And then I asked myself the question: What would Whitney want?
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But now, a new younger generation like Lena Waithe and Amandla Stenberg are willing to include advocacy and education into their social content and overall personal brand. The relationship wxnt ended because of homophobic pressure. We just lived our lives and I hoped it could go on that way forever. She was Our story. I believe it is my duty to honor my friend and to clarify the many inaccuracies about myself and about who Whitney was.
But perhaps one of the biggest is Houston's loss of her own narrative. And while Crawford has been talked about in interviews, depicted in Lifetime movies, and highlighted in both documentaries, "A Song" will be her first acknowledgment of the "Nippy" she knew and loved. After her death inHouston's story was offered up by her family, her husband and documentarians Ladids Broomfield and Kevin Macdonaldalongside tabloids and gossip blogs.
Please submit a letter to the editor. Like what you see? People magazine first published Crawford's.
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These various people were all trying to tell us who Whitney truly was. And that evening was the night that we touched. The Whitney no one knew Nov. Crawford writes that she decided to finally share her story because she "felt the need to stand up for our friendship. I still loved her the same.
Now go get paid.
Crawford writes that Houston presented her with a Bible, telling her people would use their relationship against them. NBC News has independently confirmed the excerpt. Now, as a black and openly gay woman, she's reclaiming who she is, and who Houston was to her.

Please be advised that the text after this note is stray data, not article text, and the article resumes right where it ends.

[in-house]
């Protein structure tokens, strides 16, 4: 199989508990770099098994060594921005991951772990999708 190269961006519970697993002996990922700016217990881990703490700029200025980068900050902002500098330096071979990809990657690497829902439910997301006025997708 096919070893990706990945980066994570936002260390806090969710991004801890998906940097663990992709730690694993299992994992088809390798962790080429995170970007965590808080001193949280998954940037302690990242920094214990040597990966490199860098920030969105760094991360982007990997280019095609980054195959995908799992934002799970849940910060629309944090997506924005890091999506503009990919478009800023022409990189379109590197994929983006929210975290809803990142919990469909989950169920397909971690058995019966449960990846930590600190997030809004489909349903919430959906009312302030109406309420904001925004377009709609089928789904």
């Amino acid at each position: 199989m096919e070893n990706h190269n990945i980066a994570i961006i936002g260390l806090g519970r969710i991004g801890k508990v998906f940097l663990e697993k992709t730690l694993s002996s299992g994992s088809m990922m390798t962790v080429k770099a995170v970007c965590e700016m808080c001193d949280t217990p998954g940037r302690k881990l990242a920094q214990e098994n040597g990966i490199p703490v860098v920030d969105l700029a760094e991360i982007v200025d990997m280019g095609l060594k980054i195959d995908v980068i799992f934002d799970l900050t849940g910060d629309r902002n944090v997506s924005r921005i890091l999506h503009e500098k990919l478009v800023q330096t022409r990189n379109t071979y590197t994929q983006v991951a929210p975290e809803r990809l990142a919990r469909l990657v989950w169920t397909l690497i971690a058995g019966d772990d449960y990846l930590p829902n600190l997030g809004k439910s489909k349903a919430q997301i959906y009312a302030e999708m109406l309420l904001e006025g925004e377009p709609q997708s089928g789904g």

In the nineteen years since I left Whitney's company, I have go pursued relentlessly to tell my story. In an early excerpt published by People and and in an interview with NBC News Dateline, Crawford confirms that she and Houston indeed had a romantic and sexual relationship.
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Notably, one of those people was Cissy Houston, Houston's mother who, in a interview with Oprah, denied Houston being anything other than straight. What was once unspoken, taboo, or, in Houston's case, completely unacceptable, has evolved to become, at the very least, a conversation. And that was enough. And I hope that in doing so, I vet set us both free," Crawford writes.
In the early s, soon after Houston ed a record deal with Clive Davis at Arista, she ended the physical relationship with Crawford and when breaking the news gave her a blue Bible. And then not long after that we spent the night together.
She didn't owe it to anyone, but after many years of seeing her story dictated by others, "A Song" is a gift for those looking to hear from a person who didn't seem to want anything more from Houston than for her to be happy as herself. And it felt wonderful. Unless some kind of lost diary surfaces, fans will never hear from Whitney directly.
No one in Houston's life has denied how important Crawford was to Houston, whom she met when they were both teenagers. And she loved me. Like Houston, Crawford's tonighf and story has been monopolized without her input or control. It is a culture that cannot be fully discarded without first being discussed. And that just brought us closer.
But what Crawford allows us to ruminate on is how others have been able to dictate a culture of homophobia. During a January interview with Oprah WinfreyCissy Houston said she was not sure if the two were romantically involved but it would have Housron her if her daughter had been gay. Some parallels were drawn to Houston's eventually ending her working Amy and friendship with Crawford and her descent into addiction.
We just enjoyed it. But Crawford's new memoir, "A Song For You: My Life with Whitney Houston," offers a perspective that doesn't speak for Houston, but for Crawford, who has remained silent about her relationship with Whitney for decades.